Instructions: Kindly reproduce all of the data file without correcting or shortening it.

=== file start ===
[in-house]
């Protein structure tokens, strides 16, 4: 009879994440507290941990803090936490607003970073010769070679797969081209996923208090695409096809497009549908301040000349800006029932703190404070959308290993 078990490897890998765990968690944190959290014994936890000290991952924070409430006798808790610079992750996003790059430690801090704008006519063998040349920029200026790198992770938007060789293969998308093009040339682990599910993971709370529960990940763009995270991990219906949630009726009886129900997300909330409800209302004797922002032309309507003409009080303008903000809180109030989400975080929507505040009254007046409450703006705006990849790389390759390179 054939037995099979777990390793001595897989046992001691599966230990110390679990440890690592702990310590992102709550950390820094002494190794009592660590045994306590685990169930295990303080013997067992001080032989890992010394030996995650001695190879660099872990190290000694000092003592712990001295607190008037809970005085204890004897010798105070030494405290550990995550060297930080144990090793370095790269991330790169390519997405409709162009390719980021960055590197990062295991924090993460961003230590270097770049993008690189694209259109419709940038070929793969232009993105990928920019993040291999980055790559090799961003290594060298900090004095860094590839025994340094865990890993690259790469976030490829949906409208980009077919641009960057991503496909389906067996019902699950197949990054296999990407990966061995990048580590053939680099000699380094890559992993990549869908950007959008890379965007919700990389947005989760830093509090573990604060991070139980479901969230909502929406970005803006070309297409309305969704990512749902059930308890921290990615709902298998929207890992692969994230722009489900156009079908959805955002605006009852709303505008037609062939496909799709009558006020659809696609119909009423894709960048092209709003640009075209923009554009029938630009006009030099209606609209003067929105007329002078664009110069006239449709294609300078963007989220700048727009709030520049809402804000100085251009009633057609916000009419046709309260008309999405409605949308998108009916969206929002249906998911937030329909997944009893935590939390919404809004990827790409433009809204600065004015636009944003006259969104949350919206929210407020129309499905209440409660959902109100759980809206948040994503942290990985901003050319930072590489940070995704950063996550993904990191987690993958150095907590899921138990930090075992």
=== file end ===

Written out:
[in-house]
């Protein structure tokens, strides 16, 4: 009879994440507290941990803090936490607003970073010769070679797969081209996923208090695409096809497009549908301040000349800006029932703190404070959308290993 078990490897890998765990968690944190959290014994936890000290991952924070409430006798808790610079992750996003790059430690801090704008006519063998040349920029200026790198992770938007060789293969998308093009040339682990599910993971709370529960990940763009995270991990219906949630009726009886129900997300909330409800209302004797922002032309309507003409009080303008903000809180109030989400975080929507505040009254007046409450703006705006990849790389390759390179 054939037995099979777990390793001595897989046992001691599966230990110390679990440890690592702990310590992102709550950390820094002494190794009592660590045994306590685990169930295990303080013997067992001080032989890992010394030996995650001695190879660099872990190290000694000092003592712990001295607190008037809970005085204890004897010798105070030494405290550990995550060297930080144990090793370095790269991330790169390519997405409709162009390719980021960055590197990062295991924090993460961003230590270097770049993008690189694209259109419709940038070929793969232009993105990928920019993040291999980055790559090799961003290594060298900090004095860094590839025994340094865990890993690259790469976030490829949906409208980009077919641009960057991503496909389906067996019902699950197949990054296999990407990966061995990048580590053939680099000699380094890559992993990549869908950007959008890379965007919700990389947005989760830093509090573990604060991070139980479901969230909502929406970005803006070309297409309305969704990512749902059930308890921290990615709902298998929207890992692969994230722009489900156009079908959805955002605006009852709303505008037609062939496909799709009558006020659809696609119909009423894709960048092209709003640009075209923009554009029938630009006009030099209606609209003067929105007329002078664009110069006239449709294609300078963007989220700048727009709030520049809402804000100085251009009633057609916000009419046709309260008309999405409605949308998108009916969206929002249906998911937030329909997944009893935590939390919404809004990827790409433009809204600065004015636009944003006259969104949350919206929210407020129309499905209440409660959902109100759980809206948040994503942290990985901003050319930072590489940070995704950063996550993904990191987690993958150095907590899921138990930090075992």